8. Hello guys, I've spent quite a bit of time perusing the forum (and others), but I haven't found much information about the new miniPRO 260 model, which I own two of. I bought my first miniPRO 260 from Amazon during the last sale. I was hesitant because of the smaller battery, but I figured that 1.5mi deficit was not a huge dealbreaker. When the unit arrived, however, I was surprised to see the app estimating an 11mi range with 100% battery. I know that range is dependent on riding style, temperature, weight, etc, but I at least expected the app to estimate the full 12.5mi range when fully charged. Furthermore, I have only ever achieved about 7 miles of actual range on the miniPRO, with normal riding over flat terrain, and tires at 45psi (I weight 175lbs). Based on my research, I figured that this was way too low, so I exchanged the unit. The new miniPRO 260 now advertises 14mi on a full charge, but that instantly drops to 11mi the second any weight is placed on the foot sensors! Does this happen to anybody else? The drop is universal at 3mi, meaning it will, for instance, go from 9 to 6 mi when at that level. I guess I'm curious what other miniPRO 260 owners report their app saying, and if the range is actually that much different than mine. I just got the replacement unit this evening, and I haven't had a chance to ride it to empty yet, but so far it seems about in-line with my previous miniPRO.
  9. I’ve been given the opportunity to get a good deal on a practically new 18s . It’s the 840wh version though. I’ve heard that the 1680wh version doesn’t really have all that great of a range so wondering what people have gotten out of the 840. My main consideration here is price . Is 25-35mi feasible ?
  10. I have a KS14D so 420wh battery . The range on it is decent for the type of riding I have been doing lately but I do seem to be charging it almost every night. My main question here is whether or not that is bad for it ? Today for instance I checked my battery level and it’s at 84%. Given that I run into the power restrictions and warning beeps somewhere around 40% I decided to top it off before I head out . Will doing this decrease the life of my battery ? I’ve heard 20-80% is the “sweet spot “ but due to the low wh rating I really need to be at 95-100% if I’m planning on going out for long rides .
  11. How far can you travel at top speed or close to it on your device in freezing weather and warm weather? provide: battery size, Wh average speed Range at top speed in below freezing/Range at top speed above 10 degrees Celsius Given comfortable tyre pressure.
  12. Please post your Gotway average range on a charge, and your battery size. For me I have a 680wh (MCM4), but haven't been able to get it low yet (my lowest was 60% after a few hours of riding). That thing just keeps going! I'll update when I manage to actually get it low.
  13. I wondered: is there a simple calculation that can predict my range from the next properties: My weight (wheel included), battery size, and the hilliness of the route I am about to go. Roughly said, your hilly range is your normal flat range minus 75 meter for every meter up and down. Since most of you know your flat range, this will do. But I also came up with a formula for your flat range (from real world experience myself and other people on this forum): 10 km per 150 Wh (weight 75 kg) 10 km per 175 Wh (weight 125 kg) In a formula, with B = battery size in Wh and W = weight in kg, flat range is: 10.000 * (B / (150 + (W-75)/2) ) Example: you weight 87.5 kg and your Ninebot One E+ has 340Wh battery. So W=100 B=340. You go on a 15 km ride with 400 m up and down worth of hills. Will you make it all the way? flat range= 10000 * (340 / (150 + 12.5) ) = 10000 * 2.092 = 20920 m hilly range in this case is 3 km shorter (75 * 400), so you will make it.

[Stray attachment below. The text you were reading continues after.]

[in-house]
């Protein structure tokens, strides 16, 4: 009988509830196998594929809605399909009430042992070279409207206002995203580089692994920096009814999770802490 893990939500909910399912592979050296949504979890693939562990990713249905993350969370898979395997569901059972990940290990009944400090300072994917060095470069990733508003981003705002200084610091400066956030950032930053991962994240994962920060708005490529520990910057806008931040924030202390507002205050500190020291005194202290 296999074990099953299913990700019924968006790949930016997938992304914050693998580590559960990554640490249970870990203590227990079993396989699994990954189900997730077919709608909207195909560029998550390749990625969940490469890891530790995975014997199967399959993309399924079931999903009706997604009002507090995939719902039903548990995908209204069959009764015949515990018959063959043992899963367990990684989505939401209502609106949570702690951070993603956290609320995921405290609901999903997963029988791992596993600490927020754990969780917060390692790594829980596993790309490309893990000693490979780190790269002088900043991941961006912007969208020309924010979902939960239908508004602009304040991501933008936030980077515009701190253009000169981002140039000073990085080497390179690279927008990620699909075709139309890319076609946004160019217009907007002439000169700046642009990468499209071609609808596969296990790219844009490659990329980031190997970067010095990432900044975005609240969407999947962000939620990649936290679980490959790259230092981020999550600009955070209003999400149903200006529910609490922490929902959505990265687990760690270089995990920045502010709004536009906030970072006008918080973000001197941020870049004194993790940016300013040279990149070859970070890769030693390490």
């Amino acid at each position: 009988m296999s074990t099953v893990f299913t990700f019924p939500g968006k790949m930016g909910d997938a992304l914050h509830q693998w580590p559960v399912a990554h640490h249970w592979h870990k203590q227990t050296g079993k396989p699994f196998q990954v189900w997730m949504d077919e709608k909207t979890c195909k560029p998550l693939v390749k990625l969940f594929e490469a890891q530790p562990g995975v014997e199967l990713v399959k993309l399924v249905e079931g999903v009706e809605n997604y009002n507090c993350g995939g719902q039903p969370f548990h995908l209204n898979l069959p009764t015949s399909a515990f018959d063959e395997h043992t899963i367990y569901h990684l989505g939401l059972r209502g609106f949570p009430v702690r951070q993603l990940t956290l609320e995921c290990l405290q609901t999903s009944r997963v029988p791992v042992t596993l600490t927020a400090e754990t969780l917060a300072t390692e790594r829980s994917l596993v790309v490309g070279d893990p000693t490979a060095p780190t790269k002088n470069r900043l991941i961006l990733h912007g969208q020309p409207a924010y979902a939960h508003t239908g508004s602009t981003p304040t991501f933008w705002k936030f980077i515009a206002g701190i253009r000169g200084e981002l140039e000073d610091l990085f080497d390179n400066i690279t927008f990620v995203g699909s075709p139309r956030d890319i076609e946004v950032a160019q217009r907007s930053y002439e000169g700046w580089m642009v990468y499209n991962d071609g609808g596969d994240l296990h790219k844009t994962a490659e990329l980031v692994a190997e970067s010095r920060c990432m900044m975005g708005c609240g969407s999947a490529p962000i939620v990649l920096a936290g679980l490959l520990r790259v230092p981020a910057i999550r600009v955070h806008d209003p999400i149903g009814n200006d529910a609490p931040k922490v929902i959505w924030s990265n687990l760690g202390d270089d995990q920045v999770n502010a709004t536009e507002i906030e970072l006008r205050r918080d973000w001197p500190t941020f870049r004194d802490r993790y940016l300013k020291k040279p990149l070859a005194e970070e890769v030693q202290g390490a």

14. I’m going give a head to head comparison between the IPS Lhotz 340 and the T680+(a.k.a. “Tank” or 151/152, or T500 which is mentioned on the box; the fine art of marketing cleary has not trickled down to IPS yet ). I’ll split the review up in several parts, as this will make it easier to comment and/or ask questions. After combing through most threads on brands, BMS, motor, battery, FP or not to FP, etc., I count myself lucky to have bought a Lhotz340Wh (older version with torque biased motor, limited to 20KmH) august last year. So why did I buy the IPS 680+? Lhotz Design: The broader (2,5inch) and larger tyre which actually makes the wheel around >1inch bigger than the one of th IPS680+ results in good traction and stability. It has relatively long pedals (22cm, you can scrape the corner of the pedals on the ground in tight turns) so you can place your feet exactly where you want them depending on what you want to do, which improves control over the wheel. The pedals are made of solid painted aluminum, they are not that thick and I tend to feel some flex (real flex or the hinges, fixtures?). Because of the paint the pedals are quite slippery when wet, this is nothing a patch of skate board tape cannot cure. The body (15cm wide) tapers off towards the edges and there’s no protruding battery housing at the top, so there’s room for the inner side of your calfs (no pressure) and you can put your feet close to the center which is great for stability and control. As a consequence the biggest pressure is on the inside of the ankles instead of the calfs. There’s here and there in strategic places soft rubber-like bright red padding (the brownread stuff on the pictures is my doing), with a high friction surface which is great for improving control over the wheel. The case has broad cut-outs front and back, so negotiation small obstacles like branches on the road poses no problem at all. The Lhotz is very sturdy by design, no rattles or creaks if you pressure it, and the handle is stainless steel so it doesn’t break even if you wheel bounces downhill without you. This all comes at a weight penalty of course: 14 kg. The round stainless tube of which the handle is made doesn’t improve the weight perception when carrying it, it’s slippery and cold in winter (I’m now using a samsonite belt to carry it). I don’t understand why IPS put a plastic slide-on charging port cover on it, which doesn’t stick for more than a minute. To save weight perhaps, really??? (I replaced it by an aftermarket metal screw cap)The battery charger is a very light box with an active cooling system (which doesn’t inspire a lot of trust, what happens if the ventilator dies?), and a US style wall plug (an EU adapter was sold separately) Verdict: Excellent Lhotz Safety: The Lhotz has enough torque to cope with my 100Kg adequately but it’s not perfect, I’ve had 2 FP, 1 overtorqueing when acceleration too fast from standstill, and 1 on a slight downward slope riding in a pit when at it’s cruising speed. When I push the weel, I can feel it (the motor?) struggling and (I believe) the BMS sometimes cuts in fractions of a second when the battery is drained too fast. I’ve experienced no BMS cut-outs though; when the batt level decreases the pedals start tilting at lower speeds and the weel starts beeping if you try to push it, even at very low speeds the tiltback is quite strong so there seems to be plenty of reserve programmed into the BMS. Therefor I would consider the Lhotz by design a relatively safe wheel, the flipside is that below 50% batt level the wheel is no fun to ride at all, and it’s game over below 30%. Verdict: Very good Lhotz Range/speed: Even with the torque biased motor, limited to 20KmH, it doesn’t feel that stable at the 17KmH cruising speed (see safety topic above). At 17KmH cruising speed, it drains 50% of the battery in about 12km. I live in a small village, and for shopping, the library, public administration, etc. I have to commute to the main village of the region which is at 5km one way. 12Km max range is not enough, driving around a bit for the shopping, windy conditions, low temp, and I barely can get home. There’s no fun in carrying a 14kg wheel, believe me, this causes me quite a bit of range anxiety. My wife already had to come and ‘save’ me by car, because I forgot the evening before that I rode just a very short distance and didn’t charge it to a full 100% (I try to avoid this because it’s not good for the battery). So if a guy of my size needs a cruising range of >15Km at a cruising speed of 20-25KmH, 340Wh is nearly not enough. Adequate. Which brings me to my choice of the T680+: Looking around, I saw no 16” alternatives from a reputed brand with such a big battery and a proven design (the KS16 is brand new). With the T680+ I hope to find (almost) the same build quality, high torque motor, and decent safety features, all this for a price of 1,129.- USD (delivery and taxes included) delivered to my door in Belgium straight from the IamIPS factory in just 12 days.